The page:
LOS ANGELES — When Pink Floyd first took its concept album “The Wall” to the concert stage more than three decades ago, even lead singer and chief songwriter Roger Waters couldn’t have imagined a day when rock music might get any bigger.
But 32 years later, his magnum opus about the battle between individual freedoms and authoritarian oppression has magnified beyond Waters’ own expectations of yore. Now the man who once excoriated the voluminous expansion of the rock concert experience has helped institutionalize it.
“I famously hated playing to large numbers of people and playing in stadiums,” Waters, 68, said from a tour stop in Austin, Texas, earlier this month. (“The Wall” tour returned Saturday night — one of nine stadium dates on the North American tour leg —to Los Angeles, where it all began in 1980 at the Los Angeles Memorial Sports Arena.)
“The outdoor version, which we developed for South America and which is so much bigger than the arena shows,” the British rocker said, “illuminates the piece in ways we can’t and couldn’t do indoors.”
For instance, in the arena version, the metaphorical wall that is gradually built through the course of the evening typically spans about 200 feet. At stadiums, it stretches out to around 500 feet.
“It’s a new concept of how to produce rock ‘n’ theater on a great big football field,” Waters said. “We have technology available that’s so profoundly superior to what we had 30 years ago. You can be 200 yards from the show and still be completely engaged with what you’re seeing.”
The recent South American tour of “The Wall” broke attendance records there — nine sold-out shows at River Plate Stadium in Buenos Aires trounced the previous record of five at the same venue held by the Rolling Stones — and it’s also been among the top-grossing concert draws in North America since he resurrected and updated the show in 2010.
Since bringing “The Wall” back, Waters has done 150 performances that have grossed $218 million in 27 countries.
It would be tempting to think that by now “The Wall” is a well-oiled machine with every element solidly in place down to the last microsecond of music and pixel of imagery.
“I take a hard drive straight home from every gig and then look at it the next day or the next night, and I write notes,” he said. “I don’t think there’s been a single day where I haven’t changed something.”
Conceptually, too, the show has grown from its origins as a polemic largely about the angst of one particular rock star.
“The new incarnation of ‘The Wall’ is completely unlike the 1980 version,” he said. “It’s developed into being much more of an international polemic, and it’s also much more moving,” he said, referring to images, many submitted by fans around the world, of family or friends killed in various wars over the last century.
“In those days it was about the internal struggle of me, when I was younger. It’s now much more about everybody else, much less about me, and what’s going on in politics, communication and all the stuff I care so deeply about. In consequence, lots of people in the audience weep. That makes me very happy, to be able to engage people to where they can empathize with others to the point where they weep.”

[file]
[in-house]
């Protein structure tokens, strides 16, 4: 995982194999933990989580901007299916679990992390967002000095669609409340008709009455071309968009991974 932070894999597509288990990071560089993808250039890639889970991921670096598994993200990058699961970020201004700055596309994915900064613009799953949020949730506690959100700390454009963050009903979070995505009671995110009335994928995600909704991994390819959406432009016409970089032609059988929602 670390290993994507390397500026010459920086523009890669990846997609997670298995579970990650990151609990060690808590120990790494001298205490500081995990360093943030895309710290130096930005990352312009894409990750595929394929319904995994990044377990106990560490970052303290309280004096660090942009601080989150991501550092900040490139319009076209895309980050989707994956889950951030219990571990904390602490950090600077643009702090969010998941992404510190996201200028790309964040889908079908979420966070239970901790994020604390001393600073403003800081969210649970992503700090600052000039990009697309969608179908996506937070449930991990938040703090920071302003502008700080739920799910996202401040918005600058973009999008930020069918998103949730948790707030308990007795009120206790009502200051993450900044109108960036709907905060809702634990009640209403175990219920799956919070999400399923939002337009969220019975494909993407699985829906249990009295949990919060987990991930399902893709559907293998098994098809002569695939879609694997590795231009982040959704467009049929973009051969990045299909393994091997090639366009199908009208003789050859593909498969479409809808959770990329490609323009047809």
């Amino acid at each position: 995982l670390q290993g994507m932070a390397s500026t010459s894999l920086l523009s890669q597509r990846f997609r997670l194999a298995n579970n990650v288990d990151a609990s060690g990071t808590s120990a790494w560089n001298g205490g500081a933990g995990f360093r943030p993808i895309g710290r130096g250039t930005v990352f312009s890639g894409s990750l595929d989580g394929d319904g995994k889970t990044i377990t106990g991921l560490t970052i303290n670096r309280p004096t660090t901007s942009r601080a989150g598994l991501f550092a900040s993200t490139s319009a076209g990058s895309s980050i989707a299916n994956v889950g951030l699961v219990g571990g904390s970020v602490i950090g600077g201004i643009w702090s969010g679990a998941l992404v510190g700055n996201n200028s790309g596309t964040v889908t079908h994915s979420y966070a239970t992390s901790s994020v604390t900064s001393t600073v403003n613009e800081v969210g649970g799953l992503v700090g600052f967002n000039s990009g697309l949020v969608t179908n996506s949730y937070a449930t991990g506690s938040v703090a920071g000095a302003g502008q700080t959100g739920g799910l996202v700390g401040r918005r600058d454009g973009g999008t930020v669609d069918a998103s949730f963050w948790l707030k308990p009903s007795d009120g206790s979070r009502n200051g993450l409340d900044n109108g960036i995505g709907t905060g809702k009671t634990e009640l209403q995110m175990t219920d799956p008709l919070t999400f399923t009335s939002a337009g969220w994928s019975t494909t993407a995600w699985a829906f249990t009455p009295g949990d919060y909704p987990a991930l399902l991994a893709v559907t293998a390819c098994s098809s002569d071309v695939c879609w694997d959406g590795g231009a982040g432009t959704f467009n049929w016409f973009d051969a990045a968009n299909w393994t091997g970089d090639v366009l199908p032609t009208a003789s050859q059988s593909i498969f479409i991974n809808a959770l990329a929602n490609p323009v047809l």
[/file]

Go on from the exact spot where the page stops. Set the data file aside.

It doesn’t take much to get Waters’ wrath raging on any of a myriad of subjects that fall under the umbrella of “all the stuff I care so deeply about” — the real estate mortgage crisis in the U.S., the cult of celebrity worship, rampant consumerism.
Much of it he relates back to two classic novels that figure prominently in his list of formative cultural works: George Orwell’s “1984” and Aldous Huxley’s “Brave New World.”
“There’s a big difference between Orwell and Huxley,” he says, paraphrasing a sentiment voiced in Edgar Britt’s book “Post Haste,” which Waters says unapologetically that “I stole for ‘Amused to Death,’” his 1992 solo album.
“Orwell in ‘1984’ said we would come under the control of errant authority. Huxley was more concerned with the idea that this authority would not have to bother to burn books because nobody would read them, that we would live in a pampered and soporific state in which we were so pleasured by nonsense that none of us would dream of turning around and reading a book.
“Look around — we’ve got the Kardashians or ‘American Idol’ or whatever it is, all that reality nonsense that sucks the living seconds out of our days in increasing amount, in my view. It lulls us into this completely false sense that this is a decent reality within which to frame the fleeting seconds we have on this earth.”
Ultimately, that’s the wall that Waters yearns to bring down with his ideas and his music, a campaign of engagement that often leaves him feeling another emotion he didn’t have much contact with three or four decades ago.
“As I sometimes say to the audience now, I’m so moved playing in these big places, being with a great band and seeing the audience’s response,” he said. “They get so emotional, and I’m so moved — I have to admit that 30 years ago I was famously hiding behind my own walls. I didn’t like being in big spaces with lots and lots of people. But in the intervening 30 years, I’ve changed.
“I’m not that miserable (expletive) guy I was then,” he said. “I could not be happier than I am now to be in that room, that space with those people, joining together in communion while we’re performing ‘The Wall.’ It makes me inordinately happy. I’ve turned into a happy old codger.”
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